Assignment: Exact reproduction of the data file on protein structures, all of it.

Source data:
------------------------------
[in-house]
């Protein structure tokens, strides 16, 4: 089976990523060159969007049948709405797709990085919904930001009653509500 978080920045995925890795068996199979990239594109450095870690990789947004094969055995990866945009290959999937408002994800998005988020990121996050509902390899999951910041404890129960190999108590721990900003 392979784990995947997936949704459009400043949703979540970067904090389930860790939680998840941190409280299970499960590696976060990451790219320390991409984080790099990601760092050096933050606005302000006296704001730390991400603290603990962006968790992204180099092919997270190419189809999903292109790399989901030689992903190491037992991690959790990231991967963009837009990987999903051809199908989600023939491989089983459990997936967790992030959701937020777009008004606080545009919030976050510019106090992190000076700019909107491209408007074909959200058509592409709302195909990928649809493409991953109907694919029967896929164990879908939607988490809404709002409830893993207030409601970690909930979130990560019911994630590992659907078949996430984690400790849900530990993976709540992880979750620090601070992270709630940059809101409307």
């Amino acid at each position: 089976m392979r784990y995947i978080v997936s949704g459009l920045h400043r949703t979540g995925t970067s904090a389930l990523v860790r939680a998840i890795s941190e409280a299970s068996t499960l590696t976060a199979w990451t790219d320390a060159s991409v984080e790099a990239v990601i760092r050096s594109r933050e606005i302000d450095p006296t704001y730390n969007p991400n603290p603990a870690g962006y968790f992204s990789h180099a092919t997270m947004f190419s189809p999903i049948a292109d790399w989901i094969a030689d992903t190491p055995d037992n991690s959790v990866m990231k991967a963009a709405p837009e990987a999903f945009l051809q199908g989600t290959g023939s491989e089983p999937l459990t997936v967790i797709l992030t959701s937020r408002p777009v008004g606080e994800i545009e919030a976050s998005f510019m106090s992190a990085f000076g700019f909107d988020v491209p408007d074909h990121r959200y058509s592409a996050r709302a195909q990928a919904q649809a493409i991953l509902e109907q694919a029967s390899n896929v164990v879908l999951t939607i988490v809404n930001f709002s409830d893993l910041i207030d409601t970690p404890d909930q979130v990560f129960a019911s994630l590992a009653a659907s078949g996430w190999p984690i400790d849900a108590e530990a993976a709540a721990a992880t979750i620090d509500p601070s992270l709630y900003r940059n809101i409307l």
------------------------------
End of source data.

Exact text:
[in-house]
């Protein structure tokens, strides 16, 4: 089976990523060159969007049948709405797709990085919904930001009653509500 978080920045995925890795068996199979990239594109450095870690990789947004094969055995990866945009290959999937408002994800998005988020990121996050509902390899999951910041404890129960190999108590721990900003 392979784990995947997936949704459009400043949703979540970067904090389930860790939680998840941190409280299970499960590696976060990451790219320390991409984080790099990601760092050096933050606005302000006296704001730390991400603290603990962006968790992204180099092919997270190419189809999903292109790399989901030689992903190491037992991690959790990231991967963009837009990987999903051809199908989600023939491989089983459990997936967790992030959701937020777009008004606080545009919030976050510019106090992190000076700019909107491209408007074909959200058509592409709302195909990928649809493409991953109907694919029967896929164990879908939607988490809404709002409830893993207030409601970690909930979130990560019911994630590992659907078949996430984690400790849900530990993976709540992880979750620090601070992270709630940059809101409307």
């Amino acid at each position: 089976m392979r784990y995947i978080v997936s949704g459009l920045h400043r949703t979540g995925t970067s904090a389930l990523v860790r939680a998840i890795s941190e409280a299970s068996t499960l590696t976060a199979w990451t790219d320390a060159s991409v984080e790099a990239v990601i760092r050096s594109r933050e606005i302000d450095p006296t704001y730390n969007p991400n603290p603990a870690g962006y968790f992204s990789h180099a092919t997270m947004f190419s189809p999903i049948a292109d790399w989901i094969a030689d992903t190491p055995d037992n991690s959790v990866m990231k991967a963009a709405p837009e990987a999903f945009l051809q199908g989600t290959g023939s491989e089983p999937l459990t997936v967790i797709l992030t959701s937020r408002p777009v008004g606080e994800i545009e919030a976050s998005f510019m106090s992190a990085f000076g700019f909107d988020v491209p408007d074909h990121r959200y058509s592409a996050r709302a195909q990928a919904q649809a493409i991953l509902e109907q694919a029967s390899n896929v164990v879908l999951t939607i988490v809404n930001f709002s409830d893993l910041i207030d409601t970690p404890d909930q979130v990560f129960a019911s994630l590992a009653a659907s078949g996430w190999p984690i400790d849900a108590e530990a993976a709540a721990a992880t979750i620090d509500p601070s992270l709630y900003r940059n809101i409307l």